Gardening indoors can be a challenge for many people, but it doesn’t have to be. Everyone can enjoy the many benefits of foliage houseplant in their home.
In addition to cleaning the air of volatile chemicals studies have show that plants can improve your overall health and mental sharpness.
Today I’m sharing my easy tips on choosing and caring for houseplants.
The first question I always ask my clients is, where would you like add plants to your home? And what type of light exposure does the room have? This is key!
All indoor foliage prefer filtered, indirect light.
Make sure you know the lighting exposure…is the light bright or a strong southern exposure, or is the light bright only in the morning, for a strong northeastern exposure…or late in the afternoon for a western exposure.
Different plants like different light exposure.
Look for plants that have lush dark green leaves, no yellowing or brown edges.
The plant should have a nice full shape…no bare stems or wilting to the leaves.
Now you have chosen a beautiful plant you’ll need to know how to care for it.
I always tell my clients to follow, what I like to call the Lucky 7 rules for happy and healthy houseplants.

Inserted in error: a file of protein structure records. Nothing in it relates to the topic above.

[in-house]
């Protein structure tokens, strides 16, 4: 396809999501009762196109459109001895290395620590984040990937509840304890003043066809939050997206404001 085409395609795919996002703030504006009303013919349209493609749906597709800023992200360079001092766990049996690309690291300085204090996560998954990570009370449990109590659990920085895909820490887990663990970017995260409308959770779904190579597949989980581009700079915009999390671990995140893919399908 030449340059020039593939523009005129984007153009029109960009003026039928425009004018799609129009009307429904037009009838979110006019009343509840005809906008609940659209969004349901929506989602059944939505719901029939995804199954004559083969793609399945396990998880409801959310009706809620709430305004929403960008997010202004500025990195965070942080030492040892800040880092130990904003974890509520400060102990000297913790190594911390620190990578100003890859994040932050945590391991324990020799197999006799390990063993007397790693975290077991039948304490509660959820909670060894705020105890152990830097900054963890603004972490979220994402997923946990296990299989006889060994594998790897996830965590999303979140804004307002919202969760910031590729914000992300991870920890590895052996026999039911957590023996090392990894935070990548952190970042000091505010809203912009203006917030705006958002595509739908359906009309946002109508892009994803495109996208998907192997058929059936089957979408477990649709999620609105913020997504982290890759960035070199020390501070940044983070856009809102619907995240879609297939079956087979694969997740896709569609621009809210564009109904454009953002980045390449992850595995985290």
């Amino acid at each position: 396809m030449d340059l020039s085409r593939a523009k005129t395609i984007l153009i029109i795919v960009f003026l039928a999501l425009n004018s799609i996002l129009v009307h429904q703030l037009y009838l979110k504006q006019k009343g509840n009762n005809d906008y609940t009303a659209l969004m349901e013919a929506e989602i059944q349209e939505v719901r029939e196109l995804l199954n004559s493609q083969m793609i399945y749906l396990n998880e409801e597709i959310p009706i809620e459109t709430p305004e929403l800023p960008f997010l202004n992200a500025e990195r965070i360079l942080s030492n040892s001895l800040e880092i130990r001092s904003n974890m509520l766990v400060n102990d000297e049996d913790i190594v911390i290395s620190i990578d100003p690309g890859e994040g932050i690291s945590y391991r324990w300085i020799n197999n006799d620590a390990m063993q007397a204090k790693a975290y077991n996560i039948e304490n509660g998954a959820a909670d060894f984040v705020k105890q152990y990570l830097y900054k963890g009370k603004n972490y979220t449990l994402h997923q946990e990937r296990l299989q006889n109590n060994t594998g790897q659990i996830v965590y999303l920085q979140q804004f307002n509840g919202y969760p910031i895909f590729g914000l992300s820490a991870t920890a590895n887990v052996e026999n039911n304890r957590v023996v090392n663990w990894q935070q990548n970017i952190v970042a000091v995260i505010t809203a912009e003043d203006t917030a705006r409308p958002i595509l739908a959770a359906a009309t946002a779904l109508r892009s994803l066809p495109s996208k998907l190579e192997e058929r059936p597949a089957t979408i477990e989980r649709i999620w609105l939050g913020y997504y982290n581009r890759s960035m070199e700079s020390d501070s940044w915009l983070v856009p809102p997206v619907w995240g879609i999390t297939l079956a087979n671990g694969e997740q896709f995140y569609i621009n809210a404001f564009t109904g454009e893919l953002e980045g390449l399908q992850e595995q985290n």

1. Keep plants away from any forced hot air or heat vents and drafty doors or windows.
2. Plants like a temperature fluctuation from day to night to be no more than 10-15 degrees, this will also depend on the variety of plant.
3. Allow plants to dry thoroughly between each watering. If you water excessively this can lead to insect problems, like fungus gnats. I recommend using a moisture meter to help you learn what is too wet or too dry.
4. Keep a calendar, mark down the day you water and then in a week check to see if plant dries out sufficiently in that time frame. If so, then water, if not wait a day or two.
5. Back off fertilizing. During the winter months refrain from weekly fertilizing and begin again in March.
6. Provide lots of humidity… mist foliage 2-3x a week.
7. And don’t for get to rotate your plants a quarter or half turn weekly to avoid phototropism, plants can lean into the light and becoming lopsided.
I hope these few easy tips will encourage you to garden indoors this winter season.